While most people assume that acquisition marketing is a fairly ‘modern’ process or technique, we’ve uncovered some evidence from Elizabethan England on it’s use. Granted, acquisition marketing in this era largely related to acquisition of land and the spoils of colonialization, versus finding untapped new customers.
Yet we were drawn to the story of Sir Francis Drake, famed English swashbuckler, slave driver, politician, and oft times cad, courtesy of Hot Rum Cow magazine. In 1587, at the peak of English v. Spanish hostilities, Drake preemptively struck at Philip II’s armada in Cadiz. After the usual burning of the fleet, Drake also added insult to injury by purloining over 1.4m liters of sherry and bringing it back to England. Sort of like beating the Green Bay Packers at Lambeau, and then boarding the plane with tons of bratwurst as the spoils of NFL trench warfare. In any case, what resulted in England was not only a proverbial middle finger at the King of Spain but also a profitable sideline for Drake which resulted in sherry being consumed by all levels of English society. It established sherry on the English repertoire of alcoholic beverages, expanding to its inclusion in trifles and other culinary staples of the British.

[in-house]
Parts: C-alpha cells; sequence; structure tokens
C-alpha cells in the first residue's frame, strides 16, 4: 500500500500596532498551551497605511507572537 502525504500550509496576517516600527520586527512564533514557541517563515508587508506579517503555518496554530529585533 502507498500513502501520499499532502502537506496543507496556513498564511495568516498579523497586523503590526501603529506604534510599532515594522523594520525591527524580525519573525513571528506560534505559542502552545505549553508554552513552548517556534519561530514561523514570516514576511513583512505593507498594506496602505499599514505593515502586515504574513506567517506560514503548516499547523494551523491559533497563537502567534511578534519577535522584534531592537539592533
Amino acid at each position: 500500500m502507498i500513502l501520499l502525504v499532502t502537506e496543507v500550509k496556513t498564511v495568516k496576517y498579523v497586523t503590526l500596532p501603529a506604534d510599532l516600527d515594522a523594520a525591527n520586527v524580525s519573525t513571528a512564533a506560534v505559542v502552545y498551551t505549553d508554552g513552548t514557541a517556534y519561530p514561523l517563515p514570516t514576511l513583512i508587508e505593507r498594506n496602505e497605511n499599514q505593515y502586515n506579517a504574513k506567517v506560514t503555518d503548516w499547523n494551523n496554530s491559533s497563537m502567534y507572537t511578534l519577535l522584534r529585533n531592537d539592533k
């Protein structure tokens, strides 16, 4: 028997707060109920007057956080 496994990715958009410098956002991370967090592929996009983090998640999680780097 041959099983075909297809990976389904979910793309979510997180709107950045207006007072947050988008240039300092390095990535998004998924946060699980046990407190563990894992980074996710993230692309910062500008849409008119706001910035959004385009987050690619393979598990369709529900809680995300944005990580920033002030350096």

And the result from Spain’s perspective? The UK is still the number one export market for sherry. Sampling (via plundering) has clearly paid longer term dividends for the Spanish economy.